The goodwill that charities can harness is a part of their unfair advantage, and it contributes to something else that every for-profit business is chasing, evangelism. A retailer has customers. A nonprofit has supporters. In the for-profit sector, a community manager has the goal of creating evangelists out of a customer base. An evangelist is a customer who will go out and spread the brand message and share a company’s products or services to the people they encounter. Since the advent of religion, word of mouth marketing is one of the most powerful strategies available to marketers. In the more recent past, word of mouth marketing has become more powerful than ever with the advent of social media.
Fortunately for nonprofit marketers and fundraisers, this evangelical behavior is baked into the culture of charitable giving. After making a donation, a nonprofit’s customer becomes a “supporter,” and is then responsible for spreading and promoting the cause. Any donation to charity is a gift that supports the fulfillment of a mission. Everyone that makes a donation is making an investment in that nonprofit’s success, and it’s in their best interest to see the mission succeed. Nonprofit fundraisers need not be afraid of asking supporters to spread the word. Take the opportunity to replace that donate button with a call to action to spread a message every once in awhile. Whether it be on social, through word of mouth, or by creating a personal fundraising campaign, supporters are willing to get involved if only asked directly.
While nonprofit professionals might have a few advantages over retailers vying for consumer dollars, the truth is that these groups have enormous resources that will never be available to nonprofits. Nonprofit professionals need to look at what these brands are doing and replicate it for their own industry. Taking what for-profit business has learned from hard-earned research, testing, development, and study, nonprofit fundraisers can replicate strategies for their own goals. Then, applying the nonprofit’s unfair advantages: inherent good-will of charity and the power of supporters, nonprofits might begin to capture a larger piece of the American spending pie.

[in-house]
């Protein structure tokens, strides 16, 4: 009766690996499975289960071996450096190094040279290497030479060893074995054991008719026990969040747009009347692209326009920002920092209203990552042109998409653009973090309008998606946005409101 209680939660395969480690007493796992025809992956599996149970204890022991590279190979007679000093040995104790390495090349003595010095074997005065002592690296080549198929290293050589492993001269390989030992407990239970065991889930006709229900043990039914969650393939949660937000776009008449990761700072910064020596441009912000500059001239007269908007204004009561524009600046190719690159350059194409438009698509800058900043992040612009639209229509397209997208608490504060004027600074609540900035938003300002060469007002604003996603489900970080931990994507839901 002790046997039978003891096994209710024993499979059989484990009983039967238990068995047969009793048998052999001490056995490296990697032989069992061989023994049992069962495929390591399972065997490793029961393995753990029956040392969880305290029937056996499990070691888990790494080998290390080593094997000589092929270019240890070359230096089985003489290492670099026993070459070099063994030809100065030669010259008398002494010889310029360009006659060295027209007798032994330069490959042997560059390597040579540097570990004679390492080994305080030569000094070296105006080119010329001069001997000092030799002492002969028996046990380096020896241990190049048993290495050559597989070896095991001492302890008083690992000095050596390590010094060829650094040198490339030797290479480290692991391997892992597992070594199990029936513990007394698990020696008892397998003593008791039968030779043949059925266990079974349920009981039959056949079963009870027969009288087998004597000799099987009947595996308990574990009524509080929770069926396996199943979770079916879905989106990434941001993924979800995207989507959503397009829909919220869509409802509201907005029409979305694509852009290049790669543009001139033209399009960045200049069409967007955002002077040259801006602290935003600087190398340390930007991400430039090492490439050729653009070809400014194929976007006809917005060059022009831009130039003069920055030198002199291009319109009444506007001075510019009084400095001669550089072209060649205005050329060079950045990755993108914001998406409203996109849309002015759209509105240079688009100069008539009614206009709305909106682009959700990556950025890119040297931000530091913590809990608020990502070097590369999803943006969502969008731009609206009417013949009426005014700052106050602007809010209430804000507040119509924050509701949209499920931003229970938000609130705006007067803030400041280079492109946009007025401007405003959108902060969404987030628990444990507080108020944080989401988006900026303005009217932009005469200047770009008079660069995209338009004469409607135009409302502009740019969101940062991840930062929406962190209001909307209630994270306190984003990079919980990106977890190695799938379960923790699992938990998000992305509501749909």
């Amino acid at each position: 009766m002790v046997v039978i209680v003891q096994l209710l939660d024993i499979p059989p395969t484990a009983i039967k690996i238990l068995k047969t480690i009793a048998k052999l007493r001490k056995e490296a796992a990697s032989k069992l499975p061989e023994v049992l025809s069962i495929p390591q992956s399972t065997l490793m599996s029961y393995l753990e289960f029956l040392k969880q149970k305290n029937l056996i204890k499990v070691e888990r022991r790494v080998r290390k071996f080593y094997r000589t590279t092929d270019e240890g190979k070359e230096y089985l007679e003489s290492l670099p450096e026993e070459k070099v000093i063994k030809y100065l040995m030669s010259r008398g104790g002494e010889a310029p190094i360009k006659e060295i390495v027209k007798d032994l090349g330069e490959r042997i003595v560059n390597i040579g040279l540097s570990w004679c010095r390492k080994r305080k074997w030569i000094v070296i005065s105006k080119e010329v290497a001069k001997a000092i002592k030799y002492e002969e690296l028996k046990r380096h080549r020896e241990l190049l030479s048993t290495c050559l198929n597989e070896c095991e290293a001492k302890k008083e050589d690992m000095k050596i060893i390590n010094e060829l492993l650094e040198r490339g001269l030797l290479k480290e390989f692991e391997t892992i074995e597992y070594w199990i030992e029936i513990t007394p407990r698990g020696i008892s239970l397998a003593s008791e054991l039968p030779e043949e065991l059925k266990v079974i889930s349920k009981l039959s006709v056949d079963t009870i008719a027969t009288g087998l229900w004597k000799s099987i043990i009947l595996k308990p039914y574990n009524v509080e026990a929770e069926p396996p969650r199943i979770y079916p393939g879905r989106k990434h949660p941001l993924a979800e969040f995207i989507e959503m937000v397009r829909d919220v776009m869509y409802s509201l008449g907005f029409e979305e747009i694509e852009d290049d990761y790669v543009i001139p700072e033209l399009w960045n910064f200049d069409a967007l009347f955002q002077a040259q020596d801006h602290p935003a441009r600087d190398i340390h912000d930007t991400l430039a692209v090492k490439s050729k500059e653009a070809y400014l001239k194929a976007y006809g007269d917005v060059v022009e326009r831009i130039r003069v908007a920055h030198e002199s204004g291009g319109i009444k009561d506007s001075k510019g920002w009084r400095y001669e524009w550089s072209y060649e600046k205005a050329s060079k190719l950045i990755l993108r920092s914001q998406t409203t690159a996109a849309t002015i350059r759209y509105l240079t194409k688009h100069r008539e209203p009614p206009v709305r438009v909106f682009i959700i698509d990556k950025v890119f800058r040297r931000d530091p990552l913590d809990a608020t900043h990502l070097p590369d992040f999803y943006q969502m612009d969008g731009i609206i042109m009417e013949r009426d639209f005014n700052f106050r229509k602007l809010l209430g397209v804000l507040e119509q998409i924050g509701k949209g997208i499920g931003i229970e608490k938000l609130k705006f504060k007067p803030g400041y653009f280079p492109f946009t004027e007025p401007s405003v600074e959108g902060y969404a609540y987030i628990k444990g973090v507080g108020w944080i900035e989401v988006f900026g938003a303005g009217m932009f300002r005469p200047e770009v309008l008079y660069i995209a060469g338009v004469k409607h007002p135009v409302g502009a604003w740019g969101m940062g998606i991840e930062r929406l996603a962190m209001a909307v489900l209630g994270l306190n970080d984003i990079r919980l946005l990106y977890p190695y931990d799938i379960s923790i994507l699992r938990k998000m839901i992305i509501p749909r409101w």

Sources: 1. http://www.nptrust.org/philanthropic-resources/charitable-giving-statistics/ 2. http://www.charitynavigator.org/index.cfm?bay=content.view&cpid=519#.VEAlAPldWJ0 3. http://www.forbes.com/2006/07/19/spending-income-level_cx_lh_de_0719spending.html 4. http://brandongaille.com/20-consumer-discretionary-spending-statistics/ 5. http://www.gallup.com/poll/172532/consumers-spending-not-things.aspx 6. http://www.statista.com/statistics/243448/holiday-retail-industry-sales-in-the-united-states/
About the Author: Dylan Nord works with nonprofits to maximize fundraising through We-Care.com. Working with partners like the ASPCA, the National Autism Association, Save the Children, and Clean Water Action, Dylan has helped supporters raise over $4.6 million dollars through We-Care.com. Dylan believes that small deeds can add up, that we all have a responsibility to do good, and that technology is creating collaboration that will change the world. Dylan holds a Bachelor of Arts from Hartwick College in Oneonta, New York. Follow him on Twitter @dylannord